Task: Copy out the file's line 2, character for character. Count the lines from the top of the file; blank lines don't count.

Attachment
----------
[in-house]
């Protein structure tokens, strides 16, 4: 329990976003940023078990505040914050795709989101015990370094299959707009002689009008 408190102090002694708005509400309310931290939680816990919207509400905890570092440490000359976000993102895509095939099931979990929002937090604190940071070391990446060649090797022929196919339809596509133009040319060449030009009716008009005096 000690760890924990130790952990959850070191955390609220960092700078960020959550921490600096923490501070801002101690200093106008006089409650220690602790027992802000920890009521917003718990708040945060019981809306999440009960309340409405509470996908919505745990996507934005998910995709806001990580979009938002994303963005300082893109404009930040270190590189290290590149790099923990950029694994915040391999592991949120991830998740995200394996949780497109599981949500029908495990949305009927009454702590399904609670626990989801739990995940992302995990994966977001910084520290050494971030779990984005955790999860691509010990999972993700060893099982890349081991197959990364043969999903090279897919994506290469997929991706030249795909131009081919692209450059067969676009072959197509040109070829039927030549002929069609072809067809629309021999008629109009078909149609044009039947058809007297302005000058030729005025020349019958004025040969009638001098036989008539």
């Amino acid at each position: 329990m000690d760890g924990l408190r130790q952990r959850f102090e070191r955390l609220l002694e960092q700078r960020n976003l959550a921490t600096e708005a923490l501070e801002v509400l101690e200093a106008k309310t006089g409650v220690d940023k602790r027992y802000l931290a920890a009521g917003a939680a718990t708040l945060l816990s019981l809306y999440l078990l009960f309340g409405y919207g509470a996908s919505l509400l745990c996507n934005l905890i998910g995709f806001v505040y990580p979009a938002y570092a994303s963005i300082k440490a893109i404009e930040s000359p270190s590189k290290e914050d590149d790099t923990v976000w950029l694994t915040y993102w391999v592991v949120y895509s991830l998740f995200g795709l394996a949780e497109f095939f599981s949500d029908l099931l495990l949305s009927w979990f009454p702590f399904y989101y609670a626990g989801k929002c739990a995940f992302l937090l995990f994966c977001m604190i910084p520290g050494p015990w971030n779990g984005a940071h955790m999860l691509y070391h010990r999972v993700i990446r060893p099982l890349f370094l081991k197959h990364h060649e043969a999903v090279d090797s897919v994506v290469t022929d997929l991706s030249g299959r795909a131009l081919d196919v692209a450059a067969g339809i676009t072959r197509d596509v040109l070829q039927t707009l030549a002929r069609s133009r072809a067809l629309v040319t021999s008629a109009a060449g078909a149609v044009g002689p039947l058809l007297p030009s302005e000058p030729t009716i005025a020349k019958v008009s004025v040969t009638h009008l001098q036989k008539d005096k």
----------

């Protein structure tokens, strides 16, 4: 329990976003940023078990505040914050795709989101015990370094299959707009002689009008 408190102090002694708005509400309310931290939680816990919207509400905890570092440490000359976000993102895509095939099931979990929002937090604190940071070391990446060649090797022929196919339809596509133009040319060449030009009716008009005096 000690760890924990130790952990959850070191955390609220960092700078960020959550921490600096923490501070801002101690200093106008006089409650220690602790027992802000920890009521917003718990708040945060019981809306999440009960309340409405509470996908919505745990996507934005998910995709806001990580979009938002994303963005300082893109404009930040270190590189290290590149790099923990950029694994915040391999592991949120991830998740995200394996949780497109599981949500029908495990949305009927009454702590399904609670626990989801739990995940992302995990994966977001910084520290050494971030779990984005955790999860691509010990999972993700060893099982890349081991197959990364043969999903090279897919994506290469997929991706030249795909131009081919692209450059067969676009072959197509040109070829039927030549002929069609072809067809629309021999008629109009078909149609044009039947058809007297302005000058030729005025020349019958004025040969009638001098036989008539």